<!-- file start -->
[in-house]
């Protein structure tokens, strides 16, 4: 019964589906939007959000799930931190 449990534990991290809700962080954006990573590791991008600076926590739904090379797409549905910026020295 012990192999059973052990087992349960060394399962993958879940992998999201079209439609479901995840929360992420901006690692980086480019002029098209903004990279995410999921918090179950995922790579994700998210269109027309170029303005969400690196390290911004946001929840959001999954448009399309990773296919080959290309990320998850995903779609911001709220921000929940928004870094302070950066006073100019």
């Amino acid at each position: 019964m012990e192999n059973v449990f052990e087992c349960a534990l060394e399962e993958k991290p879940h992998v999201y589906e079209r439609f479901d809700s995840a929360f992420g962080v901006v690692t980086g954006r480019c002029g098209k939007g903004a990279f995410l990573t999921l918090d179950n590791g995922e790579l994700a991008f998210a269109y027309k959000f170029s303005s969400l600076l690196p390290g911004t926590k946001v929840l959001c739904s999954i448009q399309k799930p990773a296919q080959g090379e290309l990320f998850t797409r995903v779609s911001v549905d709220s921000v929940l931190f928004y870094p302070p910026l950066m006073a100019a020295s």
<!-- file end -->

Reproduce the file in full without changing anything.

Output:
[in-house]
């Protein structure tokens, strides 16, 4: 019964589906939007959000799930931190 449990534990991290809700962080954006990573590791991008600076926590739904090379797409549905910026020295 012990192999059973052990087992349960060394399962993958879940992998999201079209439609479901995840929360992420901006690692980086480019002029098209903004990279995410999921918090179950995922790579994700998210269109027309170029303005969400690196390290911004946001929840959001999954448009399309990773296919080959290309990320998850995903779609911001709220921000929940928004870094302070950066006073100019």
């Amino acid at each position: 019964m012990e192999n059973v449990f052990e087992c349960a534990l060394e399962e993958k991290p879940h992998v999201y589906e079209r439609f479901d809700s995840a929360f992420g962080v901006v690692t980086g954006r480019c002029g098209k939007g903004a990279f995410l990573t999921l918090d179950n590791g995922e790579l994700a991008f998210a269109y027309k959000f170029s303005s969400l600076l690196p390290g911004t926590k946001v929840l959001c739904s999954i448009q399309k799930p990773a296919q080959g090379e290309l990320f998850t797409r995903v779609s911001v549905d709220s921000v929940l931190f928004y870094p302070p910026l950066m006073a100019a020295s």